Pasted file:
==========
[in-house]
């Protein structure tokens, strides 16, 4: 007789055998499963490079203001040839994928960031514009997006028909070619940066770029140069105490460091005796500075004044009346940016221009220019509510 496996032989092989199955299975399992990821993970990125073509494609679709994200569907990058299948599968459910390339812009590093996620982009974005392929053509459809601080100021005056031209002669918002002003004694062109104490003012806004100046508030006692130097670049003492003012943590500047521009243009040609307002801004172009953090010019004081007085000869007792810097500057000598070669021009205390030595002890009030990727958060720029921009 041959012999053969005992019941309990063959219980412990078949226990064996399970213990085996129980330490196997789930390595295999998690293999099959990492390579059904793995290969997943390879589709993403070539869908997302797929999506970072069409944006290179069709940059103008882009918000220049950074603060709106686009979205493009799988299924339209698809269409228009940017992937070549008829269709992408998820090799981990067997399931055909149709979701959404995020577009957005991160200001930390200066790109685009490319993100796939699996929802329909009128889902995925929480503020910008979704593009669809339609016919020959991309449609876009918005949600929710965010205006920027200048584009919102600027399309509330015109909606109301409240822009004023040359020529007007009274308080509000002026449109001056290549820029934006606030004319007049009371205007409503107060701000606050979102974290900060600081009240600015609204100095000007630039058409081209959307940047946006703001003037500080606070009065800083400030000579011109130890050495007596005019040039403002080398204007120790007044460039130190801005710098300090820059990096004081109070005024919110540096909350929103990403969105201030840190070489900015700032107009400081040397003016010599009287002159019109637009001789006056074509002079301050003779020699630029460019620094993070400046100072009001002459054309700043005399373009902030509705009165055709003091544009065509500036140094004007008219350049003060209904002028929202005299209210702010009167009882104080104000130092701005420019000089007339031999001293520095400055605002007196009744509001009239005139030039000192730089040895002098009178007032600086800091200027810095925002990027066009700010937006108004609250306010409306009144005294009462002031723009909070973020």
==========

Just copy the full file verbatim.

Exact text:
[in-house]
């Protein structure tokens, strides 16, 4: 007789055998499963490079203001040839994928960031514009997006028909070619940066770029140069105490460091005796500075004044009346940016221009220019509510 496996032989092989199955299975399992990821993970990125073509494609679709994200569907990058299948599968459910390339812009590093996620982009974005392929053509459809601080100021005056031209002669918002002003004694062109104490003012806004100046508030006692130097670049003492003012943590500047521009243009040609307002801004172009953090010019004081007085000869007792810097500057000598070669021009205390030595002890009030990727958060720029921009 041959012999053969005992019941309990063959219980412990078949226990064996399970213990085996129980330490196997789930390595295999998690293999099959990492390579059904793995290969997943390879589709993403070539869908997302797929999506970072069409944006290179069709940059103008882009918000220049950074603060709106686009979205493009799988299924339209698809269409228009940017992937070549008829269709992408998820090799981990067997399931055909149709979701959404995020577009957005991160200001930390200066790109685009490319993100796939699996929802329909009128889902995925929480503020910008979704593009669809339609016919020959991309449609876009918005949600929710965010205006920027200048584009919102600027399309509330015109909606109301409240822009004023040359020529007007009274308080509000002026449109001056290549820029934006606030004319007049009371205007409503107060701000606050979102974290900060600081009240600015609204100095000007630039058409081209959307940047946006703001003037500080606070009065800083400030000579011109130890050495007596005019040039403002080398204007120790007044460039130190801005710098300090820059990096004081109070005024919110540096909350929103990403969105201030840190070489900015700032107009400081040397003016010599009287002159019109637009001789006056074509002079301050003779020699630029460019620094993070400046100072009001002459054309700043005399373009902030509705009165055709003091544009065509500036140094004007008219350049003060209904002028929202005299209210702010009167009882104080104000130092701005420019000089007339031999001293520095400055605002007196009744509001009239005139030039000192730089040895002098009178007032600086800091200027810095925002990027066009700010937006108004609250306010409306009144005294009462002031723009909070973020």